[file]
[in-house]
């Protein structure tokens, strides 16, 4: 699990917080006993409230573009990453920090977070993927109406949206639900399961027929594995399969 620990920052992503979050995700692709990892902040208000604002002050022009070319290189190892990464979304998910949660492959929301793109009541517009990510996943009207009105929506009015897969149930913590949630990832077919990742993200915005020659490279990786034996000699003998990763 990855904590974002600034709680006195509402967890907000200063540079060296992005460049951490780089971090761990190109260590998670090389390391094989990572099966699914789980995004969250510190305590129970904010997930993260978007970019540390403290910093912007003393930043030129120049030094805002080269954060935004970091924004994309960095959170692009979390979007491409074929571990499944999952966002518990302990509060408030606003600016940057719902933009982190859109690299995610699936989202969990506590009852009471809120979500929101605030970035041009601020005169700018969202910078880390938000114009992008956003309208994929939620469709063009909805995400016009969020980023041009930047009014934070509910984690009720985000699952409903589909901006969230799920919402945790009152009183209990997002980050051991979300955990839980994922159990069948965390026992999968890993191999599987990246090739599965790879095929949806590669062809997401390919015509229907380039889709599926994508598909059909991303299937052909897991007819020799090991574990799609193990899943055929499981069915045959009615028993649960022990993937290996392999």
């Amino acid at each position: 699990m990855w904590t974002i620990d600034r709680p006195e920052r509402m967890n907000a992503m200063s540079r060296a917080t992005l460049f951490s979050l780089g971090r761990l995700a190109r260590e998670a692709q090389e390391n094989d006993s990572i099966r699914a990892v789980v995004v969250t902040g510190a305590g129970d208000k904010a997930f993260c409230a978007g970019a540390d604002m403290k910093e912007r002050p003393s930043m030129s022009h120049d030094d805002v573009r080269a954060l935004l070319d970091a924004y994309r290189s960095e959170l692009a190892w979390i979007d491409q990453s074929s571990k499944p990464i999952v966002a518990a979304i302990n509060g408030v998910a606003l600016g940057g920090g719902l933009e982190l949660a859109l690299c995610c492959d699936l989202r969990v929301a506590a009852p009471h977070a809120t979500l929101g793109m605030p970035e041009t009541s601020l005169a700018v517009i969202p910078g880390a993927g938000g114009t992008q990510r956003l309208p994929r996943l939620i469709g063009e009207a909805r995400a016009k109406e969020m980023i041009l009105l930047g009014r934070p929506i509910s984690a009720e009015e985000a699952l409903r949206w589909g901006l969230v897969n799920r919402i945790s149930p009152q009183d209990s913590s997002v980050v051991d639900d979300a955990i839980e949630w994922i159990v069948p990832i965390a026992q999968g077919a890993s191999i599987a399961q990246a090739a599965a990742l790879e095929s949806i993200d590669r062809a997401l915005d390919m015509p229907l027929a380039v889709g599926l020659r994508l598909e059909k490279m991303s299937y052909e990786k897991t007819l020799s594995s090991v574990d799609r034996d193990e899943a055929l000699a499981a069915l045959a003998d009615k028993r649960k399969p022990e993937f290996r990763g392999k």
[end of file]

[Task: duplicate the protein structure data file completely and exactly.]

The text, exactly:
[in-house]
């Protein structure tokens, strides 16, 4: 699990917080006993409230573009990453920090977070993927109406949206639900399961027929594995399969 620990920052992503979050995700692709990892902040208000604002002050022009070319290189190892990464979304998910949660492959929301793109009541517009990510996943009207009105929506009015897969149930913590949630990832077919990742993200915005020659490279990786034996000699003998990763 990855904590974002600034709680006195509402967890907000200063540079060296992005460049951490780089971090761990190109260590998670090389390391094989990572099966699914789980995004969250510190305590129970904010997930993260978007970019540390403290910093912007003393930043030129120049030094805002080269954060935004970091924004994309960095959170692009979390979007491409074929571990499944999952966002518990302990509060408030606003600016940057719902933009982190859109690299995610699936989202969990506590009852009471809120979500929101605030970035041009601020005169700018969202910078880390938000114009992008956003309208994929939620469709063009909805995400016009969020980023041009930047009014934070509910984690009720985000699952409903589909901006969230799920919402945790009152009183209990997002980050051991979300955990839980994922159990069948965390026992999968890993191999599987990246090739599965790879095929949806590669062809997401390919015509229907380039889709599926994508598909059909991303299937052909897991007819020799090991574990799609193990899943055929499981069915045959009615028993649960022990993937290996392999």
């Amino acid at each position: 699990m990855w904590t974002i620990d600034r709680p006195e920052r509402m967890n907000a992503m200063s540079r060296a917080t992005l460049f951490s979050l780089g971090r761990l995700a190109r260590e998670a692709q090389e390391n094989d006993s990572i099966r699914a990892v789980v995004v969250t902040g510190a305590g129970d208000k904010a997930f993260c409230a978007g970019a540390d604002m403290k910093e912007r002050p003393s930043m030129s022009h120049d030094d805002v573009r080269a954060l935004l070319d970091a924004y994309r290189s960095e959170l692009a190892w979390i979007d491409q990453s074929s571990k499944p990464i999952v966002a518990a979304i302990n509060g408030v998910a606003l600016g940057g920090g719902l933009e982190l949660a859109l690299c995610c492959d699936l989202r969990v929301a506590a009852p009471h977070a809120t979500l929101g793109m605030p970035e041009t009541s601020l005169a700018v517009i969202p910078g880390a993927g938000g114009t992008q990510r956003l309208p994929r996943l939620i469709g063009e009207a909805r995400a016009k109406e969020m980023i041009l009105l930047g009014r934070p929506i509910s984690a009720e009015e985000a699952l409903r949206w589909g901006l969230v897969n799920r919402i945790s149930p009152q009183d209990s913590s997002v980050v051991d639900d979300a955990i839980e949630w994922i159990v069948p990832i965390a026992q999968g077919a890993s191999i599987a399961q990246a090739a599965a990742l790879e095929s949806i993200d590669r062809a997401l915005d390919m015509p229907l027929a380039v889709g599926l020659r994508l598909e059909k490279m991303s299937y052909e990786k897991t007819l020799s594995s090991v574990d799609r034996d193990e899943a055929l000699a499981a069915l045959a003998d009615k028993r649960k399969p022990e993937f290996r990763g392999k």